This may be true of music and of theater as well and it is something upon which the dance philosopher should reflect before assuming that this is a distinguishing feature of dance. For more on comparisons with music and theater see Section 3 below; see also S.
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Davies , —5, for a discussion of reconstructions of works of Shakespeare. Meskin has perhaps the most complicated and comprehensive ontology of dance of all, holding that when an audience experiences a dance performance we are experiencing three works of art: 1 a choreographic-work, 2 a production-work, and 3 a performance interpretation-work. He further notes that a solo performance by an individual dancer may also be its own artwork if that performance comprises the whole work. In short, by including productions and performances to the type-level of artworks Meskin provides one way to understand why the classical paradigm may be open to the objection that the dance work of art understood only as one kind of type is unstable.
Performance Theory: Volume 84 (Routledge Classics) por Richard Schechner
Differences in individual performance events, for example, may be due to differences in production- and performance interpretation-works that demonstrate or that create functional instabilities in the choreographic-work. For more on the question of What is Dance? The art of dance is closest in form to music and theater, since in many salient instances it involves a performance setting in which performers and audience members share a physical and temporal space during the course of a live performance event. For an overview of the philosophy of music see Bicknell , S. Davies , Kania , Gracyk and Kania and; for an overview of philosophy of theater see J.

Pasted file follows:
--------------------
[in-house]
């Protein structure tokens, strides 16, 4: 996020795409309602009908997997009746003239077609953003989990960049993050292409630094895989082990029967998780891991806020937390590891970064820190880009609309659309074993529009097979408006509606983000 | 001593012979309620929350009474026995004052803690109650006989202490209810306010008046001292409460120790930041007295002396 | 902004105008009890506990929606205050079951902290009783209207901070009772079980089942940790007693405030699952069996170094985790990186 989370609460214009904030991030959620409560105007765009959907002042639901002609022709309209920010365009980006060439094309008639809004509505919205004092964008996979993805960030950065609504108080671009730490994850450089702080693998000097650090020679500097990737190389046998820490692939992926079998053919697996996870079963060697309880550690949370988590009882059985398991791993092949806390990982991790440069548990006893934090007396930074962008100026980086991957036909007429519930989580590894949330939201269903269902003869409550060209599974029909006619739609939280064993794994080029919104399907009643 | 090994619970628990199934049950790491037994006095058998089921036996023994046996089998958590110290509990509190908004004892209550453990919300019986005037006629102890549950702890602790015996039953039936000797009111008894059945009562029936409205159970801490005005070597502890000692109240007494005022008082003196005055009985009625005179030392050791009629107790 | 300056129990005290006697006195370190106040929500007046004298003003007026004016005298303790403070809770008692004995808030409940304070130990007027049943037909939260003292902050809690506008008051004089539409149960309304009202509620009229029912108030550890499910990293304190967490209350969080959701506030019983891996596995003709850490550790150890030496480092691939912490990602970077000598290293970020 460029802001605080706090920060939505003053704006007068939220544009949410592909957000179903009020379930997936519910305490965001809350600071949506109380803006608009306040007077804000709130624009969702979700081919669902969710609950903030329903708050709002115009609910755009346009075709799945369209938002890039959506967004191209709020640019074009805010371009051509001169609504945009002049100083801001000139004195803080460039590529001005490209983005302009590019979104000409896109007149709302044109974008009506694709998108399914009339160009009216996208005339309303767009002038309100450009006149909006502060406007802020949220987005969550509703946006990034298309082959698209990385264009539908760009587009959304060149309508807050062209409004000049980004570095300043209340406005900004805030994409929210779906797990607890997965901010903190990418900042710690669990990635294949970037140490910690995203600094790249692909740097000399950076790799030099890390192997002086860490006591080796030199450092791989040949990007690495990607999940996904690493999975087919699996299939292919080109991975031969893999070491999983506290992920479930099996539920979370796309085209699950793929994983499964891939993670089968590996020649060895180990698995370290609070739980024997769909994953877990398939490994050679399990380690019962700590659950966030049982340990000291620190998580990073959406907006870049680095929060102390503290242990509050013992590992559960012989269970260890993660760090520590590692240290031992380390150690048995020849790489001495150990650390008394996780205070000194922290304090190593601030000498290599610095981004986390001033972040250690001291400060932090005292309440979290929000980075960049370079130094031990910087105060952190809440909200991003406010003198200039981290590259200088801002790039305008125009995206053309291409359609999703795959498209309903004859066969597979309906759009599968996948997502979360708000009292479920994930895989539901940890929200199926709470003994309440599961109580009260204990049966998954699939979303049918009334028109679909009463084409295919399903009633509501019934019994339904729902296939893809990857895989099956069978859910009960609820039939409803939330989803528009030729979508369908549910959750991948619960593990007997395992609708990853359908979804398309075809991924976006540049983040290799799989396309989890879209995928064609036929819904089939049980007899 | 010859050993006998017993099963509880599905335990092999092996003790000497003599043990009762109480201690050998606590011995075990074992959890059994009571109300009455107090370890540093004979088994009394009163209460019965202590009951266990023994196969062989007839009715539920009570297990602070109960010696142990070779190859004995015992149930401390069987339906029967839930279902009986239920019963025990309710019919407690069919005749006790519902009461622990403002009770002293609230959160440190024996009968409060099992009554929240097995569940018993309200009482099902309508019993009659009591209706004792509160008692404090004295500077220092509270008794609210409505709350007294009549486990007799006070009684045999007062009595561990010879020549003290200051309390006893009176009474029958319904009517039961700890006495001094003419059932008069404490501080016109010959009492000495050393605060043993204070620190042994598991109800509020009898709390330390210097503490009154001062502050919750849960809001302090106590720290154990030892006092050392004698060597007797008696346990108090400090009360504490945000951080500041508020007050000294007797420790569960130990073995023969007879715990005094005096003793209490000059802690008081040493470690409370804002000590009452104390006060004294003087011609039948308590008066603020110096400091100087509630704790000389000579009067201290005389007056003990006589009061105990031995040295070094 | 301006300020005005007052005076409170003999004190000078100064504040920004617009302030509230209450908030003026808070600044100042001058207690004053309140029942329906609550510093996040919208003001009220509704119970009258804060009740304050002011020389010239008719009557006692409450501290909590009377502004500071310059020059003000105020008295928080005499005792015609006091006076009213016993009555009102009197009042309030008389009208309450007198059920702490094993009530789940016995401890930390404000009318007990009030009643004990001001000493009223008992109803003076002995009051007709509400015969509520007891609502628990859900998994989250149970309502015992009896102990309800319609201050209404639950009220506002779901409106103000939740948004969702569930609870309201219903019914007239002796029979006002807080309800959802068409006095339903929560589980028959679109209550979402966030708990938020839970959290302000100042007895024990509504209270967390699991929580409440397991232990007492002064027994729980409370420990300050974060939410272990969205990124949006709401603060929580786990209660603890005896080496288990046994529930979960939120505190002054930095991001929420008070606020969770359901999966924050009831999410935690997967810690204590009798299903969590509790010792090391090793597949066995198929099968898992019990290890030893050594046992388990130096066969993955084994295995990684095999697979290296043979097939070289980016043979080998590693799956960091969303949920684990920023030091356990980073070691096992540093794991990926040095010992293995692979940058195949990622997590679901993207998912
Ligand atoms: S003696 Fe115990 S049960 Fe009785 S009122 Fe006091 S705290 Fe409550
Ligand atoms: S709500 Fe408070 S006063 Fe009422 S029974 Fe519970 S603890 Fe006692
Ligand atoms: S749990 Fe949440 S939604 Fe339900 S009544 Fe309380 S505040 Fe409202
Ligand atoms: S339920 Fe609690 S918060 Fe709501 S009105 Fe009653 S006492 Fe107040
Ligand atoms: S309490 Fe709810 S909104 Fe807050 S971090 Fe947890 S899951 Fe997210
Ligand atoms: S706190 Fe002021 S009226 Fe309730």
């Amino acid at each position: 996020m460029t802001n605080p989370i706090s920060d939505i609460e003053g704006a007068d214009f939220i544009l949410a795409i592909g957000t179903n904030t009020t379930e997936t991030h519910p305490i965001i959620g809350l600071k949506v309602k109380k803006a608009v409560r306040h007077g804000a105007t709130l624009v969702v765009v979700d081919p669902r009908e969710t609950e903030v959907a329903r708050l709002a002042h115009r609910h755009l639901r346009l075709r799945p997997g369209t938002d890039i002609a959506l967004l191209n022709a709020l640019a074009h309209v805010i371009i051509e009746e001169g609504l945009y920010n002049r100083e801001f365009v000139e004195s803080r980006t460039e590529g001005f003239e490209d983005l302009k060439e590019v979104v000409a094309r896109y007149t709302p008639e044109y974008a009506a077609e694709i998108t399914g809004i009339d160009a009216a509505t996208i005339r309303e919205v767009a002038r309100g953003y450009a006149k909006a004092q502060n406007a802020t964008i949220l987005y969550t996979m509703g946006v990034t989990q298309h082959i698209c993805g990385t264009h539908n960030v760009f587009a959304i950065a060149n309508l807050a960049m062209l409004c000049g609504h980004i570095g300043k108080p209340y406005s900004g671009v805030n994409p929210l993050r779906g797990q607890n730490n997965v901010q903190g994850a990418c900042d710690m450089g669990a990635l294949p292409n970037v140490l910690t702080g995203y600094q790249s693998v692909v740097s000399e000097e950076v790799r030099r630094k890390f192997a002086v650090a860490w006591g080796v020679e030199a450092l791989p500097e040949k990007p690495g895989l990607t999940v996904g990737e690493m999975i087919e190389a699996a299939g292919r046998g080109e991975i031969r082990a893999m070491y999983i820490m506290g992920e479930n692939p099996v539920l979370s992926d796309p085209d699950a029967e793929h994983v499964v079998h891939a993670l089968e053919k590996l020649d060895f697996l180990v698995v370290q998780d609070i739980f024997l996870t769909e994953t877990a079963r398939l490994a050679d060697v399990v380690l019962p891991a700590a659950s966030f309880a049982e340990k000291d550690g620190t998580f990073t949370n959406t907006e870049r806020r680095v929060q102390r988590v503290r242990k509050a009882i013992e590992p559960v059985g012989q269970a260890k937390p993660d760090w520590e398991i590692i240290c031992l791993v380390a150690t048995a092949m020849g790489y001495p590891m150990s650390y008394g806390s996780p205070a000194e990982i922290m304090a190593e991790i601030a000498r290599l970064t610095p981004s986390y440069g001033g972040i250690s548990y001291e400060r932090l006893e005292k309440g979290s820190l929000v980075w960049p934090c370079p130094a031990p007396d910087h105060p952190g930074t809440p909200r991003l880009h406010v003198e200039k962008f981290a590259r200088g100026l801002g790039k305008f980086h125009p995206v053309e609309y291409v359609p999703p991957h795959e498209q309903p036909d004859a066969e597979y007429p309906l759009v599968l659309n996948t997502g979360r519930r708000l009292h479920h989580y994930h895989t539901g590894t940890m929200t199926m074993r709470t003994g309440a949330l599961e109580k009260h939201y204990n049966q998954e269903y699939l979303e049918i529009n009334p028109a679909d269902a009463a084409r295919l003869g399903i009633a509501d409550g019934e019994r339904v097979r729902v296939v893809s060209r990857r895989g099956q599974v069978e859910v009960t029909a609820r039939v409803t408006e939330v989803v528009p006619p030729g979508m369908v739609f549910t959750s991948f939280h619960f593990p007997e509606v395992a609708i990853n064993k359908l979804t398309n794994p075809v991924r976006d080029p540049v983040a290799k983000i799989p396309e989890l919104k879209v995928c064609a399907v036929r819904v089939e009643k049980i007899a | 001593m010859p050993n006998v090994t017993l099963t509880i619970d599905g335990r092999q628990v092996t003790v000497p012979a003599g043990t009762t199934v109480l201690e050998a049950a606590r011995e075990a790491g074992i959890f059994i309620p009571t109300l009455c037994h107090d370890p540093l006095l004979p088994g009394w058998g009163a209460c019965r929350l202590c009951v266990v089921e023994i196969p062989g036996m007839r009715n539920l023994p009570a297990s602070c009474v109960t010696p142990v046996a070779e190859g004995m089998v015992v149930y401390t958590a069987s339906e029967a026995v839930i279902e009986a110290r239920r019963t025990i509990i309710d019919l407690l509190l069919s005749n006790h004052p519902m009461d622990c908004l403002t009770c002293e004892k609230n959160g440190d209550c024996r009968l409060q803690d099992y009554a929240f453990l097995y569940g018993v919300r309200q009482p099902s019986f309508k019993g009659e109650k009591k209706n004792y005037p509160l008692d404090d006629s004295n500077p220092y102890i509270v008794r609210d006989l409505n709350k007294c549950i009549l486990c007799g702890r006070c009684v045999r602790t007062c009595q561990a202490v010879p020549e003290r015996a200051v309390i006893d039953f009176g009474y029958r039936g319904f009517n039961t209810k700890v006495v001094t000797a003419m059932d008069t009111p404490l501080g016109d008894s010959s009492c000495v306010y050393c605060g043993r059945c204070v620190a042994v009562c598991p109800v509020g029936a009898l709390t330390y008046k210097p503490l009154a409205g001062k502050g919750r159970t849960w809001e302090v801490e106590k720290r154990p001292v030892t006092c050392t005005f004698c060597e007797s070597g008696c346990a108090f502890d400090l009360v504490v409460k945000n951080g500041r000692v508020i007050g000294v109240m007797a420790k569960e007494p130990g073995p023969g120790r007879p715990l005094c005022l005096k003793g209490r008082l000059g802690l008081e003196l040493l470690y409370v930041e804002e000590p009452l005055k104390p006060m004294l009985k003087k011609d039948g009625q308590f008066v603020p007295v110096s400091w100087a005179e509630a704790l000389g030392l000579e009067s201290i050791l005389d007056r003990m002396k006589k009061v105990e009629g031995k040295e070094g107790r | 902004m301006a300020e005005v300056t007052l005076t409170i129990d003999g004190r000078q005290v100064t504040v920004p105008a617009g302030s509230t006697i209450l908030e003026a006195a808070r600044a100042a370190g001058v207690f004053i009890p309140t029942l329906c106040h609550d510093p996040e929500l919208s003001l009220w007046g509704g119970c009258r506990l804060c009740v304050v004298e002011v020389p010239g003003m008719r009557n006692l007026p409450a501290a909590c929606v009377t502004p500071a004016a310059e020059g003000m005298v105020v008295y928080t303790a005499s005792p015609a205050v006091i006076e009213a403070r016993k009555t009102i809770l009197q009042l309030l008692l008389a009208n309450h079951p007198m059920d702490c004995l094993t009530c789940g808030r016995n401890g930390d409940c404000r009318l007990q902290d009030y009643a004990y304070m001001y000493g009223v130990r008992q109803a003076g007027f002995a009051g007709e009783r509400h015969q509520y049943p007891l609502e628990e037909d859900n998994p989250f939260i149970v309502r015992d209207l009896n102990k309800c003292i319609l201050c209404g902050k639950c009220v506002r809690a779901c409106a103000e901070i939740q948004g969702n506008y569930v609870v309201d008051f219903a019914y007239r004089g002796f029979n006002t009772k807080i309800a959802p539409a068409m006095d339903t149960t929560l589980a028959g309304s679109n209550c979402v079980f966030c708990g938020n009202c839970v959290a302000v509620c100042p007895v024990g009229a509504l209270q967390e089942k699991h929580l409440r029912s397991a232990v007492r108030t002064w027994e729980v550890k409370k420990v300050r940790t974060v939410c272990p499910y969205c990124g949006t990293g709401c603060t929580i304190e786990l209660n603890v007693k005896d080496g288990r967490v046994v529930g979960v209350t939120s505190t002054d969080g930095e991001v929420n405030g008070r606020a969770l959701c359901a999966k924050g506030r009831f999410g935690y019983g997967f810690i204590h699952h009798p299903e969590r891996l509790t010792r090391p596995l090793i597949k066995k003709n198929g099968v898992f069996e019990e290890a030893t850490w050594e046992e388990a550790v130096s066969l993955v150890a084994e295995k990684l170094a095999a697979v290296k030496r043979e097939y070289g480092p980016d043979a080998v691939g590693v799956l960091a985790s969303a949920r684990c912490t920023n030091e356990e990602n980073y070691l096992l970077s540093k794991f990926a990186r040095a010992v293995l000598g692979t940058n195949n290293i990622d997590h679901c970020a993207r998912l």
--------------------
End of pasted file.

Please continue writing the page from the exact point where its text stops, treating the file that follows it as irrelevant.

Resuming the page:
The Philosophy of Dance (Stanford Encyclopedia of Philosophy)
Hamilton , Osipovich and Woodruff For performance in music and theater see D. Davies b, Thom and Godlovitch Unfortunately, there has been little work in philosophy of dance that addresses music and theater so the survey below will be somewhat speculative as to directions additional work in this area might take.
One of the difficulties for developing the philosophy of dance is that the methodology of philosophical analysis encourages separating out each art form in order to say what makes it distinct from every other form of art. For more on hybrid artforms see Levinson Thus that dance is most often performed to music, and that the music might in some cases be a constituting feature of the dance work of art, as in the case where a dance is created by a choreographer in conjunction with a composer, has so far eluded any sustained treatment by dance philosophers.